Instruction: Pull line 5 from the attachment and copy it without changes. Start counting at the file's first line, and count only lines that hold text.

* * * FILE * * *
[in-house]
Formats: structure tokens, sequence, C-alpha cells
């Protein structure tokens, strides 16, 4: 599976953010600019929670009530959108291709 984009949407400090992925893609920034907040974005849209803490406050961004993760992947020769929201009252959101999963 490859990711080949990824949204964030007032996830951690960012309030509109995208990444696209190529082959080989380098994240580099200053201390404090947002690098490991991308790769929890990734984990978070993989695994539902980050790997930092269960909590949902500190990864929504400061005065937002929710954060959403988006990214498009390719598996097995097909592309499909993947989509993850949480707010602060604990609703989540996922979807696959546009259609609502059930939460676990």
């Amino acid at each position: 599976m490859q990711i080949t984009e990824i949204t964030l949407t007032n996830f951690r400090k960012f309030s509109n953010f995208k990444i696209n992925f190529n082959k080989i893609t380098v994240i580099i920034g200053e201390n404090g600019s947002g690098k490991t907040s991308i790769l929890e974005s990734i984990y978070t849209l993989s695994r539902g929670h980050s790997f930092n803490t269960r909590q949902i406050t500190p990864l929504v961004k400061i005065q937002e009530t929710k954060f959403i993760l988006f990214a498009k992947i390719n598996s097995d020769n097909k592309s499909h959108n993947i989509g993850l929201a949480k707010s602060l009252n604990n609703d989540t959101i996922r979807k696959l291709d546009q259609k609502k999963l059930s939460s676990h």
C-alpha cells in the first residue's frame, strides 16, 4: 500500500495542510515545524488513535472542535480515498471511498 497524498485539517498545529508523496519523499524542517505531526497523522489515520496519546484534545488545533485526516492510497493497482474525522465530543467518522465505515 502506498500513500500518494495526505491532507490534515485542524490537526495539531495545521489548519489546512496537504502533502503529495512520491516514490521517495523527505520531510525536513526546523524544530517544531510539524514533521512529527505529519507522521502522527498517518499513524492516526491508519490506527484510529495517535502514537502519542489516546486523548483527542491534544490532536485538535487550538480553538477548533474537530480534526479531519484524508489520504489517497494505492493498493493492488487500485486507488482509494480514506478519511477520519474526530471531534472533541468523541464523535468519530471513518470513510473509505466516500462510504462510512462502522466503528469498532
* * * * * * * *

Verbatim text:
C-alpha cells in the first residue's frame, strides 16, 4: 500500500495542510515545524488513535472542535480515498471511498 497524498485539517498545529508523496519523499524542517505531526497523522489515520496519546484534545488545533485526516492510497493497482474525522465530543467518522465505515 502506498500513500500518494495526505491532507490534515485542524490537526495539531495545521489548519489546512496537504502533502503529495512520491516514490521517495523527505520531510525536513526546523524544530517544531510539524514533521512529527505529519507522521502522527498517518499513524492516526491508519490506527484510529495517535502514537502519542489516546486523548483527542491534544490532536485538535487550538480553538477548533474537530480534526479531519484524508489520504489517497494505492493498493493492488487500485486507488482509494480514506478519511477520519474526530471531534472533541468523541464523535468519530471513518470513510473509505466516500462510504462510512462502522466503528469498532